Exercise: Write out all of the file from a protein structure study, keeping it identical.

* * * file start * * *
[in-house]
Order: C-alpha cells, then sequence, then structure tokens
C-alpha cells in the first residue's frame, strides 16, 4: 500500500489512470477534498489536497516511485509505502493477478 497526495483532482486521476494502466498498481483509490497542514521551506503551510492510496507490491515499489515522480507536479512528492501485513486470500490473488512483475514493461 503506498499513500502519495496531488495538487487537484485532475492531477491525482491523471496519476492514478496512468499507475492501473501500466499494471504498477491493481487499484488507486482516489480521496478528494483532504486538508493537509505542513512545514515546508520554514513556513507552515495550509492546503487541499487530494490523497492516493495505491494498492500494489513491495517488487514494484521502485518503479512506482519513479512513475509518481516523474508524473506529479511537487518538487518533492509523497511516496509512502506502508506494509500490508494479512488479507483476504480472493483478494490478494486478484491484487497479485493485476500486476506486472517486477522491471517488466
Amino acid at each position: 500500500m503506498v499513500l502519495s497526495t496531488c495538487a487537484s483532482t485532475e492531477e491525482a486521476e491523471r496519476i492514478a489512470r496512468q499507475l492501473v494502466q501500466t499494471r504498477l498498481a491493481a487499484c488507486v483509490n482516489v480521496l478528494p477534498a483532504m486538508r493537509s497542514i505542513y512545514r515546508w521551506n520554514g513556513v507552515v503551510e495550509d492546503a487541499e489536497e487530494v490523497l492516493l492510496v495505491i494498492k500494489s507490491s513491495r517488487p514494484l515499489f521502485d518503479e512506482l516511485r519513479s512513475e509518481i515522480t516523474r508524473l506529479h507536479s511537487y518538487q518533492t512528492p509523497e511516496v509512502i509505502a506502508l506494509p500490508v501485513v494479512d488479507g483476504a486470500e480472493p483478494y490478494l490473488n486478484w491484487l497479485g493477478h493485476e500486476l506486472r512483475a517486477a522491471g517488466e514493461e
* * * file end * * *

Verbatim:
[in-house]
Order: C-alpha cells, then sequence, then structure tokens
C-alpha cells in the first residue's frame, strides 16, 4: 500500500489512470477534498489536497516511485509505502493477478 497526495483532482486521476494502466498498481483509490497542514521551506503551510492510496507490491515499489515522480507536479512528492501485513486470500490473488512483475514493461 503506498499513500502519495496531488495538487487537484485532475492531477491525482491523471496519476492514478496512468499507475492501473501500466499494471504498477491493481487499484488507486482516489480521496478528494483532504486538508493537509505542513512545514515546508520554514513556513507552515495550509492546503487541499487530494490523497492516493495505491494498492500494489513491495517488487514494484521502485518503479512506482519513479512513475509518481516523474508524473506529479511537487518538487518533492509523497511516496509512502506502508506494509500490508494479512488479507483476504480472493483478494490478494486478484491484487497479485493485476500486476506486472517486477522491471517488466
Amino acid at each position: 500500500m503506498v499513500l502519495s497526495t496531488c495538487a487537484s483532482t485532475e492531477e491525482a486521476e491523471r496519476i492514478a489512470r496512468q499507475l492501473v494502466q501500466t499494471r504498477l498498481a491493481a487499484c488507486v483509490n482516489v480521496l478528494p477534498a483532504m486538508r493537509s497542514i505542513y512545514r515546508w521551506n520554514g513556513v507552515v503551510e495550509d492546503a487541499e489536497e487530494v490523497l492516493l492510496v495505491i494498492k500494489s507490491s513491495r517488487p514494484l515499489f521502485d518503479e512506482l516511485r519513479s512513475e509518481i515522480t516523474r508524473l506529479h507536479s511537487y518538487q518533492t512528492p509523497e511516496v509512502i509505502a506502508l506494509p500490508v501485513v494479512d488479507g483476504a486470500e480472493p483478494y490478494l490473488n486478484w491484487l497479485g493477478h493485476e500486476l506486472r512483475a517486477a522491471g517488466e514493461e